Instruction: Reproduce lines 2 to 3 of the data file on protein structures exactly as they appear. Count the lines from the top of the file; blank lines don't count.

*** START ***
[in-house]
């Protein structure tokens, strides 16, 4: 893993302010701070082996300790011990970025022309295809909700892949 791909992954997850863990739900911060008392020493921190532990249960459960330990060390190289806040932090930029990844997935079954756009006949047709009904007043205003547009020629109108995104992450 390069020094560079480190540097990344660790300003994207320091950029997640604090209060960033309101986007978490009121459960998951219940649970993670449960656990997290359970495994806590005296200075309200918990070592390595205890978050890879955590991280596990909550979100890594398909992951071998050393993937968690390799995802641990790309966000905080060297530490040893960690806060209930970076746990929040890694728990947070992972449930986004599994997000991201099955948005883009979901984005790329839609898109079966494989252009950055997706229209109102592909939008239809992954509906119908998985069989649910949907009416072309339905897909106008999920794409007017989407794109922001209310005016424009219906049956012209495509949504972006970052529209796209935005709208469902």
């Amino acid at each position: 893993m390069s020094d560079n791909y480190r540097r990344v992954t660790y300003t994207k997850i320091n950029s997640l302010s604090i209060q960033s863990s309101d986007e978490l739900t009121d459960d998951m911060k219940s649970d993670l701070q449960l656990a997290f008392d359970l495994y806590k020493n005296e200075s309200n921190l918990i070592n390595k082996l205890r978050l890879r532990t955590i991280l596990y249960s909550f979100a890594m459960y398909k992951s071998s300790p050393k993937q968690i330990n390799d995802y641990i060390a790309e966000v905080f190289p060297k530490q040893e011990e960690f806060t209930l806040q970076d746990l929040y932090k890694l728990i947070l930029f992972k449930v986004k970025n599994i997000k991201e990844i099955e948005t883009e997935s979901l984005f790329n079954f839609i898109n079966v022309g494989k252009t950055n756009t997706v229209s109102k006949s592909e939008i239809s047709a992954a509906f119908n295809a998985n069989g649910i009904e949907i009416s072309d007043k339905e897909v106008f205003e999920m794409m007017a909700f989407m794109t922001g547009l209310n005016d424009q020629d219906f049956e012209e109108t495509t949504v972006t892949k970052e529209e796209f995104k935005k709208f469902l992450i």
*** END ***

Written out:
């Protein structure tokens, strides 16, 4: 893993302010701070082996300790011990970025022309295809909700892949 791909992954997850863990739900911060008392020493921190532990249960459960330990060390190289806040932090930029990844997935079954756009006949047709009904007043205003547009020629109108995104992450 390069020094560079480190540097990344660790300003994207320091950029997640604090209060960033309101986007978490009121459960998951219940649970993670449960656990997290359970495994806590005296200075309200918990070592390595205890978050890879955590991280596990909550979100890594398909992951071998050393993937968690390799995802641990790309966000905080060297530490040893960690806060209930970076746990929040890694728990947070992972449930986004599994997000991201099955948005883009979901984005790329839609898109079966494989252009950055997706229209109102592909939008239809992954509906119908998985069989649910949907009416072309339905897909106008999920794409007017989407794109922001209310005016424009219906049956012209495509949504972006970052529209796209935005709208469902």
């Amino acid at each position: 893993m390069s020094d560079n791909y480190r540097r990344v992954t660790y300003t994207k997850i320091n950029s997640l302010s604090i209060q960033s863990s309101d986007e978490l739900t009121d459960d998951m911060k219940s649970d993670l701070q449960l656990a997290f008392d359970l495994y806590k020493n005296e200075s309200n921190l918990i070592n390595k082996l205890r978050l890879r532990t955590i991280l596990y249960s909550f979100a890594m459960y398909k992951s071998s300790p050393k993937q968690i330990n390799d995802y641990i060390a790309e966000v905080f190289p060297k530490q040893e011990e960690f806060t209930l806040q970076d746990l929040y932090k890694l728990i947070l930029f992972k449930v986004k970025n599994i997000k991201e990844i099955e948005t883009e997935s979901l984005f790329n079954f839609i898109n079966v022309g494989k252009t950055n756009t997706v229209s109102k006949s592909e939008i239809s047709a992954a509906f119908n295809a998985n069989g649910i009904e949907i009416s072309d007043k339905e897909v106008f205003e999920m794409m007017a909700f989407m794109t922001g547009l209310n005016d424009q020629d219906f049956e012209e109108t495509t949504v972006t892949k970052e529209e796209f995104k935005k709208f469902l992450i």